The surgeon should not cut the surgical specimen before the pathologist has examined it and should orient the specimen for the pathologist. Both the pathologist and surgeon should examine the specimen for adequate margins. Despite the widespread use of breast-conserving surgery for patients with breast cancer, the optimal resection margin is still not well defined. Moreover, examination of breast specimens is far from uniform.

Pathologists need to reach a better consensus about the definition of a positive margin,[7] since positive or unknown margins of excision are associated with a significantly greater incidence of residual tumor on reexcision[8-10] and a higher risk of local recurrence after radiation therapy.[11]

Despite the precautions taken at initial biopsy, reexcision of a previous biopsy site may be necessary to ensure negative margins. Proper orientation of the original biopsy specimen will help avoid reexcision of already clear margins, and thus the unnecessary removal of normal breast tissue. When the site of the positive margin is unknown, a rim of tissue around the entire biopsy cavity will need to be removed. Placing clips to outline the breast cavity may aid in marking the tumor bed and in planning radiation therapy.[12]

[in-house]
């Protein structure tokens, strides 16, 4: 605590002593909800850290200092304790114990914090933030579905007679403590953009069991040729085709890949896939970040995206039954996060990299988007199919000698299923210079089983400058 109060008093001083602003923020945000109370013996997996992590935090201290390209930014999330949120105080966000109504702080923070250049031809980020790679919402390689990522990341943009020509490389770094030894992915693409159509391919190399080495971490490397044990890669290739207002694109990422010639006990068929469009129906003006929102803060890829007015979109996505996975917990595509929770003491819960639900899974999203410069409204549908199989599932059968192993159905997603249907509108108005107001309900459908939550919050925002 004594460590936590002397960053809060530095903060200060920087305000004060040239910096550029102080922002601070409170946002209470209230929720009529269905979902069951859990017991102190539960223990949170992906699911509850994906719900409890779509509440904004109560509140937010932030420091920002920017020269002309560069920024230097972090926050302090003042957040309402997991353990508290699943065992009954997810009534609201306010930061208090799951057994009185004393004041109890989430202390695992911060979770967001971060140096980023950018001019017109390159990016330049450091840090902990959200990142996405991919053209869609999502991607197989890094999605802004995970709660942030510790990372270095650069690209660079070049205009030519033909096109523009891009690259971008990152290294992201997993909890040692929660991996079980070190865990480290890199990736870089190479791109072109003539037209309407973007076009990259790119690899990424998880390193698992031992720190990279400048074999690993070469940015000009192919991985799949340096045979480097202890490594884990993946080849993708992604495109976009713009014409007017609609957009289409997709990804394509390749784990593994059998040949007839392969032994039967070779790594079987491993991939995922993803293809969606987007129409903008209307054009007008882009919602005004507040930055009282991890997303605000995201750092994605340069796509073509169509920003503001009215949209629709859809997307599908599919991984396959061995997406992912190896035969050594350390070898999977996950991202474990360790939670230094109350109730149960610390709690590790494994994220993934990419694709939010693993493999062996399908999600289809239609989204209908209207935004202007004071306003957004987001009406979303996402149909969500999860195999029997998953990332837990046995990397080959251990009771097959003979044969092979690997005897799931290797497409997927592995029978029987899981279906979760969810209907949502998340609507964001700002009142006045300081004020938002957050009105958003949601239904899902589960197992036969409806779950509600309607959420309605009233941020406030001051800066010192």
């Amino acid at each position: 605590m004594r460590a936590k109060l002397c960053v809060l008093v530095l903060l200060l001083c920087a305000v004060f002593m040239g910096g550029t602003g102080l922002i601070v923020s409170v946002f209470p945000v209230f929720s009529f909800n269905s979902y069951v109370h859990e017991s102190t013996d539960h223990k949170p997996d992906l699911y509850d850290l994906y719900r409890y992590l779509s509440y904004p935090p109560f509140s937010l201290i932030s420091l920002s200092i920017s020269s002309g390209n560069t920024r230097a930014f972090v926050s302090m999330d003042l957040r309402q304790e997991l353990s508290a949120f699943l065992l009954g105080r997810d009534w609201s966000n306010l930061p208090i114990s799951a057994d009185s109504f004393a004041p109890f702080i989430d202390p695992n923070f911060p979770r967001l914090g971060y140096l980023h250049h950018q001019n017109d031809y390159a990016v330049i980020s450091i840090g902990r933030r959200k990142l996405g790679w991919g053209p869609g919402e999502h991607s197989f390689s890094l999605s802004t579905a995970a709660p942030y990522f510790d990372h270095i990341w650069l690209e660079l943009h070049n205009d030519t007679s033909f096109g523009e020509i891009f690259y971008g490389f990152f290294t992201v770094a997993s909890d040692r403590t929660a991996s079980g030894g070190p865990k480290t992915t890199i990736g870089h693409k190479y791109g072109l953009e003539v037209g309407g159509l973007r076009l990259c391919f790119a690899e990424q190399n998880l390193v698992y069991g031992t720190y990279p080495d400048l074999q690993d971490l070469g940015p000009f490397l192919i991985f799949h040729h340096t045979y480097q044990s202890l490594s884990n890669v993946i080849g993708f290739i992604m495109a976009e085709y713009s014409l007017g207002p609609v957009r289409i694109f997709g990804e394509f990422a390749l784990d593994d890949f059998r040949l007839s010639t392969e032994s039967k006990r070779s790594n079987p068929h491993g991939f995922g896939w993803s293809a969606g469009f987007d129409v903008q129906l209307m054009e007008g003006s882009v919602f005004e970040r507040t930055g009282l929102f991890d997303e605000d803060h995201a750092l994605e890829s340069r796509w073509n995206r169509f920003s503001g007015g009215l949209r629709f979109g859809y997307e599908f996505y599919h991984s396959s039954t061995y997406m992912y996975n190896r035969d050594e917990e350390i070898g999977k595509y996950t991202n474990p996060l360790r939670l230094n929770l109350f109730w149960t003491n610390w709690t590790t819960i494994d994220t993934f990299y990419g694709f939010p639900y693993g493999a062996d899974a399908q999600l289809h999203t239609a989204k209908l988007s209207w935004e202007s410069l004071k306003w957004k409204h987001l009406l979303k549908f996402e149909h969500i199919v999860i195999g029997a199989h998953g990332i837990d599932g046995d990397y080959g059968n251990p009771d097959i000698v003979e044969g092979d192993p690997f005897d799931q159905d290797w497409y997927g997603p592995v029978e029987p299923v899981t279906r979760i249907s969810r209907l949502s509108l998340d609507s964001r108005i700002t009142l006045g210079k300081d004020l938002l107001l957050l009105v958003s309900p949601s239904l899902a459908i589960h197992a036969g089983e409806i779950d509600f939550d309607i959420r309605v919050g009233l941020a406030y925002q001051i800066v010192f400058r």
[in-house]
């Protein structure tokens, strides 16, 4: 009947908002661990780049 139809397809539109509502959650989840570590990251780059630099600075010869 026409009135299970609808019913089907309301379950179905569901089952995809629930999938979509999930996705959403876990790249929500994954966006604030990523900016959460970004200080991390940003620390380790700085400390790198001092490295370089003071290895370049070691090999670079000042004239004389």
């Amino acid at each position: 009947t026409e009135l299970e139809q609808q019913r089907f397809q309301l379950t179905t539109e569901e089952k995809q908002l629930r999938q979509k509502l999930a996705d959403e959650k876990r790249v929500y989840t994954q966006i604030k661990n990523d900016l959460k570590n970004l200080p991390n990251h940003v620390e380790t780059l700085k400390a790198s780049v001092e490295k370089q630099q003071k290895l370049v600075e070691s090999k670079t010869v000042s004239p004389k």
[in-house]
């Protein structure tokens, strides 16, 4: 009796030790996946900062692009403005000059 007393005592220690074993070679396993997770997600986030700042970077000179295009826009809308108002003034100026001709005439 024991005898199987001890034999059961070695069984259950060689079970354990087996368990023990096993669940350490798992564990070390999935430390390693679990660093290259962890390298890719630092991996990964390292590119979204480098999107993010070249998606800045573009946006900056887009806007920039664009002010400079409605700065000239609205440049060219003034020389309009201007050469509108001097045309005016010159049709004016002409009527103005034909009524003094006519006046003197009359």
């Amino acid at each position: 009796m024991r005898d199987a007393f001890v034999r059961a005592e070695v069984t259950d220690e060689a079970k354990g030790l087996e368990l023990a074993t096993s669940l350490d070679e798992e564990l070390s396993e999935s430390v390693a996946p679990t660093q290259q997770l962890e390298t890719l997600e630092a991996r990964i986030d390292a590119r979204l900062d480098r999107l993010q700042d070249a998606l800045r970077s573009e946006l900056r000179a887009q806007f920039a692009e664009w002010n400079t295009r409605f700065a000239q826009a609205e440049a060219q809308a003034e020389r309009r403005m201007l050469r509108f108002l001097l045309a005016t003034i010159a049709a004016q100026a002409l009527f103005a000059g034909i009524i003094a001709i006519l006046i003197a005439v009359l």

Axillary Dissection—The prognosis of patients with locally advanced breast cancer is related to nodal status, size of the primary lesion, and estrogen/progesterone receptor status. Axillary node status, the single most important prognostic indicator, still requires axillary dissection with histologic examination for definitive diagnosis. With breast-conserving surgery, axillary dissection is generally done through a separate axillary incision for better cosmesis.